West Virginia local firefighters are worried they may lose a significant amount of funding for workers comp insurance.
5 News spoke to firefighters Wednesday, March 9th, 2016, say if the state doesn’t renew the subsidy by June 30th, losing those departments could devastate communities.
“Anywhere between $8,000 and $16,000 that they don’t get reimbursed for, for forking out for workers comp, you know, eventually it would have effects and starts shutting down departments,” says Butch Renner, Chief of the Granville Volunteer Fire Department.
Barry Bledsoe, President of the Marion County Fire Association says small communities simply can’t afford to lost their departments.
“The local fire department is the closest and best thing people have to rely on in case of a problem,” says Bledsoe. “You lose that, and you lose a lot of your community. They lose the security, they lose the safety that the have with that department being there.”
Because insurance premiums for firefighters are extremely high, first responders say without help from the state, it would be almost impossible to make up the difference.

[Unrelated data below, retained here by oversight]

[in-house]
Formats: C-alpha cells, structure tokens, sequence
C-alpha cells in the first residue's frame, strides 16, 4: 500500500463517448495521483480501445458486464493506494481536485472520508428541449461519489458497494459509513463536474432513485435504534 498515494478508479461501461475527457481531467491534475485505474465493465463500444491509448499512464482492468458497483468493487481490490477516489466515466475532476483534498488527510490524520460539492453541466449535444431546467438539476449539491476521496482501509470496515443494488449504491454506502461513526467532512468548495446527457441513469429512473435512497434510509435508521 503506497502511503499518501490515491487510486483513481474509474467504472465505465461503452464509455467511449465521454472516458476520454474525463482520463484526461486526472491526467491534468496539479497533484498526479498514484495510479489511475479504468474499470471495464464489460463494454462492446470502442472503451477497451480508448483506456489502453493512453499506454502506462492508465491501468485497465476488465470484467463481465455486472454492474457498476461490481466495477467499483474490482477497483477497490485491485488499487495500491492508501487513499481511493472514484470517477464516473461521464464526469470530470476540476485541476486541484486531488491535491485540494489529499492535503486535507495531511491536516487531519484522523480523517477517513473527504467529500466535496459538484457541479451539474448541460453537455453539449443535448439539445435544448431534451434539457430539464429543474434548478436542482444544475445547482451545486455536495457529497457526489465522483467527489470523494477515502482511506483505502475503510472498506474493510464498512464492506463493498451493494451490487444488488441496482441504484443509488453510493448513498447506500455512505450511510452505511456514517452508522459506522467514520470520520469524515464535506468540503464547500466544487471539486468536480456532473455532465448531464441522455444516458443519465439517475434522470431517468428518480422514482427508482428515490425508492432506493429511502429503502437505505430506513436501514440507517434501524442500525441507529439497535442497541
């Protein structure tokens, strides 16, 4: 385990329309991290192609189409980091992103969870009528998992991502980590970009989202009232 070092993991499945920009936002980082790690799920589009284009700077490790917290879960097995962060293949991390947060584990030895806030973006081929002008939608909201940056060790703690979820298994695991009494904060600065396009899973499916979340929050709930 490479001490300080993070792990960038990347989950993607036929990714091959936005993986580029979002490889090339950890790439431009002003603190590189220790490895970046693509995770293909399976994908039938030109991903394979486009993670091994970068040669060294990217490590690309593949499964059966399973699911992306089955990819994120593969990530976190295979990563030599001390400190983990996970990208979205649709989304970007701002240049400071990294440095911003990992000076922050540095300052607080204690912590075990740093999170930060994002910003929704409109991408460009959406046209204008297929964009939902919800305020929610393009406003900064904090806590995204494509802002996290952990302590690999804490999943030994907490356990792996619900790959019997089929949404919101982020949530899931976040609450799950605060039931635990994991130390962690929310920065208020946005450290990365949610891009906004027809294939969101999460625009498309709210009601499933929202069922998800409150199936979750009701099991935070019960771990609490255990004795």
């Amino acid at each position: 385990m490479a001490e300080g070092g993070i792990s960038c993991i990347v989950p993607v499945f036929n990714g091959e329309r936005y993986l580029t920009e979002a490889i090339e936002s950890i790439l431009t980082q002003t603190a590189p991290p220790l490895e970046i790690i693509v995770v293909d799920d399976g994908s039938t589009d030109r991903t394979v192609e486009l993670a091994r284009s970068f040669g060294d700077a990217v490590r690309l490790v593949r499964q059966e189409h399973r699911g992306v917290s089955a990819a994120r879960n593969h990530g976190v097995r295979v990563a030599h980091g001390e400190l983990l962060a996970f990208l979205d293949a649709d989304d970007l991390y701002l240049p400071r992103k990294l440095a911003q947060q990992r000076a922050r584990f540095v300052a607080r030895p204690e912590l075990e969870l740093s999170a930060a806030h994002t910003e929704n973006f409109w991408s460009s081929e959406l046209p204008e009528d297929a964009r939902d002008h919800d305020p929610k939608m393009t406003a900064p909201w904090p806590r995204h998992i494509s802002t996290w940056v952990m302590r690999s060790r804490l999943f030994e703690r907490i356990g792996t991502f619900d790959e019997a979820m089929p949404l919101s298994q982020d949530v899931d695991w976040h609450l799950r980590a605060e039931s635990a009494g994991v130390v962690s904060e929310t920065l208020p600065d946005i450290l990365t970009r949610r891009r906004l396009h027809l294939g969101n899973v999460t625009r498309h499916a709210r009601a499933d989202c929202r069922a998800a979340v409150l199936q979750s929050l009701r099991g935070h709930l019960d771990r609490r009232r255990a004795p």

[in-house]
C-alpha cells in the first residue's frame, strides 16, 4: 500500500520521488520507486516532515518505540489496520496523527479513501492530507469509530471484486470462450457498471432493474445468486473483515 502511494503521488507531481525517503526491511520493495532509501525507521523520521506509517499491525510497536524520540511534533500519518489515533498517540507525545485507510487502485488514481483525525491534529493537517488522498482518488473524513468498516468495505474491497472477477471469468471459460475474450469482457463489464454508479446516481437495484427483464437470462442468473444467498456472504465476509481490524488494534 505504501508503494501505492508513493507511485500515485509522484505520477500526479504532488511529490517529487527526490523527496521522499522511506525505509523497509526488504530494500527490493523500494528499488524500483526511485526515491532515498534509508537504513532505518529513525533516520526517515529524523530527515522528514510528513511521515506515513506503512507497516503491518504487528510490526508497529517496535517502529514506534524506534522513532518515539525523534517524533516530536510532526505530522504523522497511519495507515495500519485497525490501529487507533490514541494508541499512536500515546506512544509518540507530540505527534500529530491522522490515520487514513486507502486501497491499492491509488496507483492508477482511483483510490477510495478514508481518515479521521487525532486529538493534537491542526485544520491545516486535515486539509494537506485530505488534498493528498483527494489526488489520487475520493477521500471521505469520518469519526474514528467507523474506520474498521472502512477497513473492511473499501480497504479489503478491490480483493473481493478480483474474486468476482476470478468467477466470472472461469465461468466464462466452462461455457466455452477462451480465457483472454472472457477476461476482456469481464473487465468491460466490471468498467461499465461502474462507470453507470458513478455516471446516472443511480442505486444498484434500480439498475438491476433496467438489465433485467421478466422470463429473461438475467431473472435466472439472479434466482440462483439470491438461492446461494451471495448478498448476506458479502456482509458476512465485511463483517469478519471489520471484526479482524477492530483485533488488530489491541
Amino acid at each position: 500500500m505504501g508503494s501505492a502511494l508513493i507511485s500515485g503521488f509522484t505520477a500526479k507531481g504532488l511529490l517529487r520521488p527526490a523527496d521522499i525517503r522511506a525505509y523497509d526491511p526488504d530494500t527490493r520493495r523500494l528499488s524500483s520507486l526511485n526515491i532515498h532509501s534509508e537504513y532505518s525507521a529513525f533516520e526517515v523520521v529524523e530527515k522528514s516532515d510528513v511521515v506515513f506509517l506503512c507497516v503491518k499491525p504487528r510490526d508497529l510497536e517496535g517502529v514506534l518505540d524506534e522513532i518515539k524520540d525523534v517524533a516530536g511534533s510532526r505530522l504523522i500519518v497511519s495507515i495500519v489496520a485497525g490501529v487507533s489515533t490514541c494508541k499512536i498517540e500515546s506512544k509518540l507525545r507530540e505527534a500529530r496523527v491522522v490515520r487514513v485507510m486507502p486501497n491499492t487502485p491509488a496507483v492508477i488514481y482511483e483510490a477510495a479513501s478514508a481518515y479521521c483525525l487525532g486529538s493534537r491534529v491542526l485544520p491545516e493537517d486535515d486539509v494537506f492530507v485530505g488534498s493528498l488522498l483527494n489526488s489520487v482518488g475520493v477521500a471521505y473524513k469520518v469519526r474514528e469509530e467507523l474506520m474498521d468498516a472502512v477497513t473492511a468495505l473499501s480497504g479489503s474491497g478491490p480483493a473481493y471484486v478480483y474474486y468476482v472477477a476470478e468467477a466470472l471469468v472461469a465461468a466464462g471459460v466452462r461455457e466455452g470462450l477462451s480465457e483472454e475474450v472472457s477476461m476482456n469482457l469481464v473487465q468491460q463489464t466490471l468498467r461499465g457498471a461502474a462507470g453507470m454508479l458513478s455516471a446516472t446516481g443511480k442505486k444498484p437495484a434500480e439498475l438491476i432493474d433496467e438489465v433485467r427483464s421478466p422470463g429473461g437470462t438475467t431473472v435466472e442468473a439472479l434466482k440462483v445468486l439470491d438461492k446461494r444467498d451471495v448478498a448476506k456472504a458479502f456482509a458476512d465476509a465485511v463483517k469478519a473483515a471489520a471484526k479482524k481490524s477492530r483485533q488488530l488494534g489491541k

“There are fire departments in West Virginia that are paying as much as $30,000 a year more than they used to pay in workers comp premiums,” says Bledsoe. “Those are some of your bigger departments. Little departments aren’t paying as much, but at the same time, if you’re paying $3,000 more in a small department that has a tight budget, that’s a problem.”
5 News reached out to legislators to find out if they’re working towards a solution. Delegate Patsy Trecost says their fear is that because of the budget crisis, the money for Volunteer Fire Workers Compensation won’t be there come June. He says right now, they’re hoping it can be renewed, but nothing is certain.
“What we’re hoping though, is that the auditor is given directions to give an extension to that so that it can continue to be fully funded,” says Trecost. “We believe that it is in the package as we speak. At the same time, no votes have been taken, nor has anything been signed on the dotted line.”
West Virginia local fire officials are hopeful that something will be done.
“It is imperative that the state legislature do something on this workman’s comp bill. If they don’t, we’re going to lose fire departments in West Virginia, and there’s no place that can afford to lose a fire department,” says Bledsoe.
Another bill has cleared the legislature that would legalize the sale of fireworks to the public. Although volunteer fire departments will gain tax revenue from those sales, they say it won’t be enough to make up for a loss in worker’s comp.